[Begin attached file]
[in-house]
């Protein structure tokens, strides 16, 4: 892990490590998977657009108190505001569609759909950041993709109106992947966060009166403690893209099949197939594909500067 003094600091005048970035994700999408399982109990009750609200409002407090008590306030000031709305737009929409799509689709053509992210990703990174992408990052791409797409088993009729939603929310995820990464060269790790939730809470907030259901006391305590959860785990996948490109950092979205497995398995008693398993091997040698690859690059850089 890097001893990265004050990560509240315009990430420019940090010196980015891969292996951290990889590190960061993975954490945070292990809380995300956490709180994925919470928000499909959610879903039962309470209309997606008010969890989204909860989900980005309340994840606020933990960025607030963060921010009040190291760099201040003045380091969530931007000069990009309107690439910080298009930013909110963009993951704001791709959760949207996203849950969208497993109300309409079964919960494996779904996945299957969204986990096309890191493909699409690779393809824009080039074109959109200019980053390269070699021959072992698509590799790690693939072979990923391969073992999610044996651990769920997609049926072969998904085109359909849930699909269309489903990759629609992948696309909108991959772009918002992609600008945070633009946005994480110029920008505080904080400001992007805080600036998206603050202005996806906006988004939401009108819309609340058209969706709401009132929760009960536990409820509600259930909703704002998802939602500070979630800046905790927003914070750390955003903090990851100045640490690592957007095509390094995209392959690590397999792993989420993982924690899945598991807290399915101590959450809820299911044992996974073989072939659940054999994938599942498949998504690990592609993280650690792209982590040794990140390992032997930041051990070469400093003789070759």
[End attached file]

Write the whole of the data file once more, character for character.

[in-house]
């Protein structure tokens, strides 16, 4: 892990490590998977657009108190505001569609759909950041993709109106992947966060009166403690893209099949197939594909500067 003094600091005048970035994700999408399982109990009750609200409002407090008590306030000031709305737009929409799509689709053509992210990703990174992408990052791409797409088993009729939603929310995820990464060269790790939730809470907030259901006391305590959860785990996948490109950092979205497995398995008693398993091997040698690859690059850089 890097001893990265004050990560509240315009990430420019940090010196980015891969292996951290990889590190960061993975954490945070292990809380995300956490709180994925919470928000499909959610879903039962309470209309997606008010969890989204909860989900980005309340994840606020933990960025607030963060921010009040190291760099201040003045380091969530931007000069990009309107690439910080298009930013909110963009993951704001791709959760949207996203849950969208497993109300309409079964919960494996779904996945299957969204986990096309890191493909699409690779393809824009080039074109959109200019980053390269070699021959072992698509590799790690693939072979990923391969073992999610044996651990769920997609049926072969998904085109359909849930699909269309489903990759629609992948696309909108991959772009918002992609600008945070633009946005994480110029920008505080904080400001992007805080600036998206603050202005996806906006988004939401009108819309609340058209969706709401009132929760009960536990409820509600259930909703704002998802939602500070979630800046905790927003914070750390955003903090990851100045640490690592957007095509390094995209392959690590397999792993989420993982924690899945598991807290399915101590959450809820299911044992996974073989072939659940054999994938599942498949998504690990592609993280650690792209982590040794990140390992032997930041051990070469400093003789070759």